i was responding to murrys2's comment which i consider almost anti-american and certainly ignorant.
I've owned many american cars from the early 60s to 2004 of most if not all brands (at least currenty offered). I spent 15 years in the auto industry - mechanic, service advisor, sales in both US and foreign dealerships.
I have opinions based on first hand experience gained over decades, plus I read a lot. Of the domestics Ford is the best - the least costly to own. Nissan isn't much better than domestic and toyota's quality has been falling as they've tried to be number 1 worldwide.
For a driving appliance I'd say it may depend on model as much as brand, but honda, toyota, subaru and ford are all good choices. Second tier would be gm, nissan. Chrysler can be spotty, jeep too. Mistubishi is poor.
I don't have experience with kia,hyundai, suzuki cars or the high end european stuff (landrover, jag, bmw, mercedes, porsche, etc) other than anecdotal and tha'ts not valid - other than repairs are pricey.
VW...personal experience and what I read puts them with chrysler.
Ford has been having great sales over the past decade, they refi'd everything to rebuild a lot of their assembly lines about 7 years ago when gm/chry/jeep didn't so that has helped their production efficiency and quality.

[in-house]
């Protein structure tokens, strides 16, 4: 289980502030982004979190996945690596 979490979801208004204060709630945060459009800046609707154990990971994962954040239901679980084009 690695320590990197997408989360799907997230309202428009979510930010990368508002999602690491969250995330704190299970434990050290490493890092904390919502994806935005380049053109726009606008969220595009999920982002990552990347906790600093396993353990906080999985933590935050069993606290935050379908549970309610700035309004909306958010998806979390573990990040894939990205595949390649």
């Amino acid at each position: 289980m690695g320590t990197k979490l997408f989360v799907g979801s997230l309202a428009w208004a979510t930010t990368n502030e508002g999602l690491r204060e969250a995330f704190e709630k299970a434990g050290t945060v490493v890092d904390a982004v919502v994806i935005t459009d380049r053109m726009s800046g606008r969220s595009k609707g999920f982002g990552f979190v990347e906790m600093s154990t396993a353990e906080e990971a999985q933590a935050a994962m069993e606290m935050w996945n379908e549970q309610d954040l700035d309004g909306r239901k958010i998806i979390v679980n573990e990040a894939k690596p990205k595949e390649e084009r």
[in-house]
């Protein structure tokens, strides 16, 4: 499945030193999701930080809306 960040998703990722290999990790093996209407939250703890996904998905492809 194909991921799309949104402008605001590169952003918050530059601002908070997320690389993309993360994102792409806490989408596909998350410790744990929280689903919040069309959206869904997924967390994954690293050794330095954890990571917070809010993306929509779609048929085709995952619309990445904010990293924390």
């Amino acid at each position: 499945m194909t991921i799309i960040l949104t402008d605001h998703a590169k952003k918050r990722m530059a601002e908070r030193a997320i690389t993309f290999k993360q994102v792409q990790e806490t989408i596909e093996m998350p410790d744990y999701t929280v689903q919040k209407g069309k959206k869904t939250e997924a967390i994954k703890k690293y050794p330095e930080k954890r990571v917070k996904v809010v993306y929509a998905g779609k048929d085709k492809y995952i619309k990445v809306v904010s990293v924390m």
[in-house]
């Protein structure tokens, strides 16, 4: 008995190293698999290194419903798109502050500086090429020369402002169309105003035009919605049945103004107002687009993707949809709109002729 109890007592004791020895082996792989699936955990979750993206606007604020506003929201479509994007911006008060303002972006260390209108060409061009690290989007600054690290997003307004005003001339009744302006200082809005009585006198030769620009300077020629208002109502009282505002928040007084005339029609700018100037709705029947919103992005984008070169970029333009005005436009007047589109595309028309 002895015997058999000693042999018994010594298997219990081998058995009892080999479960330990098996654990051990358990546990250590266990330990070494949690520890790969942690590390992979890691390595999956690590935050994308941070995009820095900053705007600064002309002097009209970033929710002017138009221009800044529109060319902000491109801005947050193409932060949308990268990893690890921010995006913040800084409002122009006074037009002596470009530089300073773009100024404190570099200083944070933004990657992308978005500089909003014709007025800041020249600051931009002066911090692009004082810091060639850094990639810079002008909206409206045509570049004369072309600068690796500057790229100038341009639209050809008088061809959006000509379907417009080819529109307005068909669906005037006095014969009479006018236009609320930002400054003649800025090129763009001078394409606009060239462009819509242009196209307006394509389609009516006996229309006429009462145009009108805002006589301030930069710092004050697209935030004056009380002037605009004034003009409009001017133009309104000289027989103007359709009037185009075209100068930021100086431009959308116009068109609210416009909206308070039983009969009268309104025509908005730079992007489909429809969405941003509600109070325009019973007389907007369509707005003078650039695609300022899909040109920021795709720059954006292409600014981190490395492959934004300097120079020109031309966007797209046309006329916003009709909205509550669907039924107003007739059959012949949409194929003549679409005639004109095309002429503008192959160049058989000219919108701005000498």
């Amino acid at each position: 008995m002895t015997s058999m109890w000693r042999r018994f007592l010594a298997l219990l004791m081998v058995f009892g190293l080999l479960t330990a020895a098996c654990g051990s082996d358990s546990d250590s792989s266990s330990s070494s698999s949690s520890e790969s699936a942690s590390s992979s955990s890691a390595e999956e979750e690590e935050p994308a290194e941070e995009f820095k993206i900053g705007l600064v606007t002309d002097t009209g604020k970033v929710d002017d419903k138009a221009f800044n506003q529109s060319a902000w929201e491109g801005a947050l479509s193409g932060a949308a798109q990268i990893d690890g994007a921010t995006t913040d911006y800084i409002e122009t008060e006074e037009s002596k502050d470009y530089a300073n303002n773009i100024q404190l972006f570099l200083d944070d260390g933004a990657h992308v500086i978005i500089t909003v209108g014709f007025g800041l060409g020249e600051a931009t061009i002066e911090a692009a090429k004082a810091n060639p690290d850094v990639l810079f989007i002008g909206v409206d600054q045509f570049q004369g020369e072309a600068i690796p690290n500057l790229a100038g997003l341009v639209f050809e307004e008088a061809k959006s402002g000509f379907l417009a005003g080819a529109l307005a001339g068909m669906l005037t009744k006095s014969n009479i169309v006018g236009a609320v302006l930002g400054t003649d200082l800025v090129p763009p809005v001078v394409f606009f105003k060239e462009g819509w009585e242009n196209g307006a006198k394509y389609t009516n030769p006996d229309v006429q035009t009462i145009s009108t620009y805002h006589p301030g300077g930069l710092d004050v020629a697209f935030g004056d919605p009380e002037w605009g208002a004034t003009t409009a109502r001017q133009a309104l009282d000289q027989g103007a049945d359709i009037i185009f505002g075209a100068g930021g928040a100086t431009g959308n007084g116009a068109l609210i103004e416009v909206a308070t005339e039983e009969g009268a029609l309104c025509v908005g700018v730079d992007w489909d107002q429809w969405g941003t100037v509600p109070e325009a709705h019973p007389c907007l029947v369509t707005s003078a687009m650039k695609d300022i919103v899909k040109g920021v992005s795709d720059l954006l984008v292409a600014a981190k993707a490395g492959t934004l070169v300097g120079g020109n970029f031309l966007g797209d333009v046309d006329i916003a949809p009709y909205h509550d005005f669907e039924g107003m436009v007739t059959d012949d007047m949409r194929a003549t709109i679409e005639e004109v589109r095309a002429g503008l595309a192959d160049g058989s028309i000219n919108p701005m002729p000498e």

To get back on topic, when we went shopping and asked for advice (on forums, of other owners, etc) the only advice i got was "just judge quality for yourself" - basically useless advice for everyone that isn't an engineer or have experience in carpentry, electrical, etc.
Brand wise...I have no clue why there are so many brand names out there...and where the old ones went (shasta, terry are two I see often or remember). Makes the whole industry IMO seem almost fly-by-nite, as if they're intentionally trying to con customers with low quality, brand swithcing, name changing 3 card monte game.
Originally Posted by dunnnc
Don't think that is the reason Ford didn't want a bailout.
But, that has nothing to do with the OP's original intent of this thread.